How Malaysia's youth propelled Pakatan Harapan to power - and are already keeping them in check

How Malaysia's youth propelled Pakatan Harapan to power - and are already keeping them in check

Pakatan Harapan supporters
Supporters of Pakatan Harapan outside the national palace following the coalition's victory during the 14th Malaysia general elections. (Photo: AFP/Manan Vatsayana)

KUALA LUMPUR: In Malaysia's 14th general election, 41 per cent of the country's 14.9 million eligible voters were under 40 years old, and 1.6 million or about 10 per cent of the electorate were first-time voters.

These groups were credited by Pakatan Harapan for helping them to take power - the first time an opposition force has done so in more than six decades since Malaysia's independence.

"I think Harapan took a huge piece of the youth vote which then propelled us into Putrajaya," said Syed Saddiq, a 25-year-old member of parliament for Muar in Johor and youth chief of Prime Minister Mahathir Mohamad's party, Bersatu.

The new government has been analysing the results of its shock victory on May 9 and so far, it suggests at least 80 per cent of young voters had voted for the former opposition coalition.

"Of the about 80 per cent, it's not just those voting for Harapan, it's also them voting for (opposition party) PAS," said Saddiq. 

He said the "huge shift" could be felt in southern states like Johor but in the east coast states, he noted that younger voters continued the tradition of voting for Islamist party PAS.

Despite the overall strong support from the young for PH, however, 92-year-old Dr Mahathir has yet to announce a Cabinet minister under the age of 40.  On the day he took office, he promised "one young person" - but Saddiq is sure there will be more. 

He thinks that the government should aim to have youths, including young women, in 30 per cent of the Cabinet posts. "I'm very confident that the top leadership will include more young people," he said. 

"I mean, to be fair - we haven't released more than half of the Cabinet list."

Will he be on that list? Saddiq said he has no expectations. But as one of the youngest MPs in the country, with a big social media following to boot, he is widely speculated to take up a post.

Syed Saddiq Pakatan Harapan
Mr Syed Saddiq, a 25-year-old Member of Parliament and youth chief of Bersatu, is confident that the Malaysia's top leadership "will include more young people". 

Saddiq is also seen to be close to Dr Mahathir, although he says there are many people who advise the prime minister on "youth" issues. 

"One thing about Dr Mahathir is that he listens and he listens well, especially if it comes from young people and he knows that the suggestions do not come with any personal motive or hidden motives behind it," he said.

"He's a good listener but he scrutinises everything - so it's not just when we propose it, he says, 'OK done'."

This description of Dr Mahathir being receptive to feedback is starkly different to the popular image of him as a "dictator" during his last stint as prime minister between 1981 and 2003 - something the man himself has alluded to in jest on more than one occasion.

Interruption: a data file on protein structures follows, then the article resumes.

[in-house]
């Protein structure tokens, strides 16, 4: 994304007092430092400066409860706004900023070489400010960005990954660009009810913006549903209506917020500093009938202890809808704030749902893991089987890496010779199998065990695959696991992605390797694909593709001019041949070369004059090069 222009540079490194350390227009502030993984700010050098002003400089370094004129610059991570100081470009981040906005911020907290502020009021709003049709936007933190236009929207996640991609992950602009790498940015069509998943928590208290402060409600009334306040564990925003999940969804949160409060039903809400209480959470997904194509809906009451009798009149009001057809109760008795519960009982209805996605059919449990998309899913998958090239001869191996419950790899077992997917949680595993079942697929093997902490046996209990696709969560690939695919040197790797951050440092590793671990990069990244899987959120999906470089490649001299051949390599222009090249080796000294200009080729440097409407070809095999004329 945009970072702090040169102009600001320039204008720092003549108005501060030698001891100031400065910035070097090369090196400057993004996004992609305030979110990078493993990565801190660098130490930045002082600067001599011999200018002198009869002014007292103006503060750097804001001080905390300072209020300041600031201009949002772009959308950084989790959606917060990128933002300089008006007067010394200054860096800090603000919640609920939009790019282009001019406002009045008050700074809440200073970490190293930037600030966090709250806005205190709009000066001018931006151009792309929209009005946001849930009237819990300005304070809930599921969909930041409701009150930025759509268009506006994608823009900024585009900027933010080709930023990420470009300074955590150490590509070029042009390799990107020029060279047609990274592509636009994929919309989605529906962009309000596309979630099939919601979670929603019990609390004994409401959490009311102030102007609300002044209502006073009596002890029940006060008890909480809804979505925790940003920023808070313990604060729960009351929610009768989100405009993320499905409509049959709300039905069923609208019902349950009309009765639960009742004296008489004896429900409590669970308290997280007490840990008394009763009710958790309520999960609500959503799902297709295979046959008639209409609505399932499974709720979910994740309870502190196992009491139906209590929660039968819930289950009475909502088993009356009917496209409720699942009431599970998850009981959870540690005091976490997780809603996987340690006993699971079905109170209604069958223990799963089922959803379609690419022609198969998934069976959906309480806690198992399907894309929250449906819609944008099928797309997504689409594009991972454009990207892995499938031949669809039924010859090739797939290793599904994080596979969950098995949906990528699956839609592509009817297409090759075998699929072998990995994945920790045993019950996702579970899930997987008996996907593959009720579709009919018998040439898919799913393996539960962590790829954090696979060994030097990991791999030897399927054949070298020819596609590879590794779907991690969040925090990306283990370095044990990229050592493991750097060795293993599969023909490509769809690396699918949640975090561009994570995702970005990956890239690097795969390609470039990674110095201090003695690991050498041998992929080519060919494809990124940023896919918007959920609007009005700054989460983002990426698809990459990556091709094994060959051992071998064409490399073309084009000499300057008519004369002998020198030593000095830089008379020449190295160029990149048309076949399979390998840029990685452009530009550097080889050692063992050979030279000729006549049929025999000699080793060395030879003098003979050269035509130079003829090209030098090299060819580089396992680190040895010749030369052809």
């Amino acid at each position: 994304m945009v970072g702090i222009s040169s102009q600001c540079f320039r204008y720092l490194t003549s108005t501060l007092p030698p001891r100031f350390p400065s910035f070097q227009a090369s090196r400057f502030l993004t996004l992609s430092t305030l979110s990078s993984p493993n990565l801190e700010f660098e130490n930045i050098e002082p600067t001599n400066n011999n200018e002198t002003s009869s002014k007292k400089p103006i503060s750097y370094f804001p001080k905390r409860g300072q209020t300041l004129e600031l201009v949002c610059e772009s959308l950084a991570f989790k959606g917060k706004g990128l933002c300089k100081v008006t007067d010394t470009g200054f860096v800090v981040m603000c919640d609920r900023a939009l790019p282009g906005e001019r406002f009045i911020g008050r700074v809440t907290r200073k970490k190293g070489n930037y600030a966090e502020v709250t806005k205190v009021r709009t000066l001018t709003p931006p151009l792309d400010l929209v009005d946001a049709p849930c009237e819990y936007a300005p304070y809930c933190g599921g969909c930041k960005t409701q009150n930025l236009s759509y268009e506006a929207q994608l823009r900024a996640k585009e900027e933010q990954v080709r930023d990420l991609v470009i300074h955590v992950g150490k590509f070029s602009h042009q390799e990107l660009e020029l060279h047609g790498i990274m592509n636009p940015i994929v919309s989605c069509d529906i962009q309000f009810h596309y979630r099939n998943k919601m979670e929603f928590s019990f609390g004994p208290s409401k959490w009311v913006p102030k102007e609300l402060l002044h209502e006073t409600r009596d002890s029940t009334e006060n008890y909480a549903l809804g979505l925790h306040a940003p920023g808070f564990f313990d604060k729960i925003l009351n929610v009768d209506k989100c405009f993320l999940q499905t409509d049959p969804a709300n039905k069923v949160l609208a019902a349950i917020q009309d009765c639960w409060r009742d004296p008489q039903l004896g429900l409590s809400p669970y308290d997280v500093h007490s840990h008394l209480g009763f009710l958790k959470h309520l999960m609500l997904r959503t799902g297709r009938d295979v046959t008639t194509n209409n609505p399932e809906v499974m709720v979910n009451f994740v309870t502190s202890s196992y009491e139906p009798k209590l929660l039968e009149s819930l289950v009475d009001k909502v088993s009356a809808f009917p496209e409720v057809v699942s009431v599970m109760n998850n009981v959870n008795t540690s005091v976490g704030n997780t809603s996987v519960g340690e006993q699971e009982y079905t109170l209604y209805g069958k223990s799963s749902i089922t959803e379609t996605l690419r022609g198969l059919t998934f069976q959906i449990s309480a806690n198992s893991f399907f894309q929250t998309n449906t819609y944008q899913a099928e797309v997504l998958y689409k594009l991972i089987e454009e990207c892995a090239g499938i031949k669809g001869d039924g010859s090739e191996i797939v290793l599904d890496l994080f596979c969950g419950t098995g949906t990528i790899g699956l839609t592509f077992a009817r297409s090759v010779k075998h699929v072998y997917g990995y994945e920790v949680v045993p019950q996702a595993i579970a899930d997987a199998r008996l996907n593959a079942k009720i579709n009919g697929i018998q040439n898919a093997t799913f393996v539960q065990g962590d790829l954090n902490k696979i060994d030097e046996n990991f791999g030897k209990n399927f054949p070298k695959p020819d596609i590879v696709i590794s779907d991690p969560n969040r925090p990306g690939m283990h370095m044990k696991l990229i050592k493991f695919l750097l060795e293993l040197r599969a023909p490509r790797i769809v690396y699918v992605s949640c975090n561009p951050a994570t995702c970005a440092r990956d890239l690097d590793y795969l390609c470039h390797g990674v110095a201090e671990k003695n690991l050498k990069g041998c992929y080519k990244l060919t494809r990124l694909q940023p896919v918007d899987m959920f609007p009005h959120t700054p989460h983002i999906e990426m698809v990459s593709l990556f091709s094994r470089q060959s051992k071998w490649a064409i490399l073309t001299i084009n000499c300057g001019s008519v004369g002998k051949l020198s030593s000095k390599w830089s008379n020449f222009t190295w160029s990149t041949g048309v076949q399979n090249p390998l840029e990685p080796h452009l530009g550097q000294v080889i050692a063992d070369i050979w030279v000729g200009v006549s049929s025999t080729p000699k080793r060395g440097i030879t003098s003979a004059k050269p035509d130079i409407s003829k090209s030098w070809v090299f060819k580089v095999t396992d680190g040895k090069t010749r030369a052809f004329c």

However, he has already made decisions that have prompted surprise from cynics. One of them, his statement on social media condemning the arrest of a man in Langkawi for allegedly insulting him. 

Another instance was his decision to drop the education minister portfolio after the public took to social media to remind him of his coalition's "no double portfolio for the PM" pledge.

"He wants the government to be more responsive. He doesn't want to repeat the mistakes of the past of shutting (out) people's opinions and viewpoints in the formation of government policies ... so that is why you see him being so responsive. As soon as the person got caught, he released a statement, he also informed the police (about his desire to let the man go)," said Saddiq.

"I think the best example was the Ministry of Education issue. He really wanted it. He really, really wanted it. I mean, you saw the press conference? His passion for education is beyond anything else ... but at the same time, he had to fulfil his promise to the people."

All this being said, Saddiq is calling on Malaysia's youth to keep being cynical. The thing about young voters, he said, is that they are not loyal to one party, shifting support to whoever is more deserving - placing needed pressure on those in power.

"Always be sceptical, always be critical towards the government and the opposition and of all political parties and characters," he said.

"And try not to be loyal or blindly loyal to any politician, any political party because I think the youth strength comes in our scepticism and our critical thinking which means that all parties will be on our toes to cater to the youth interest.

"Because if we do not get their support, we know we will lose the (next) election."

Source: CNA/ng(hm)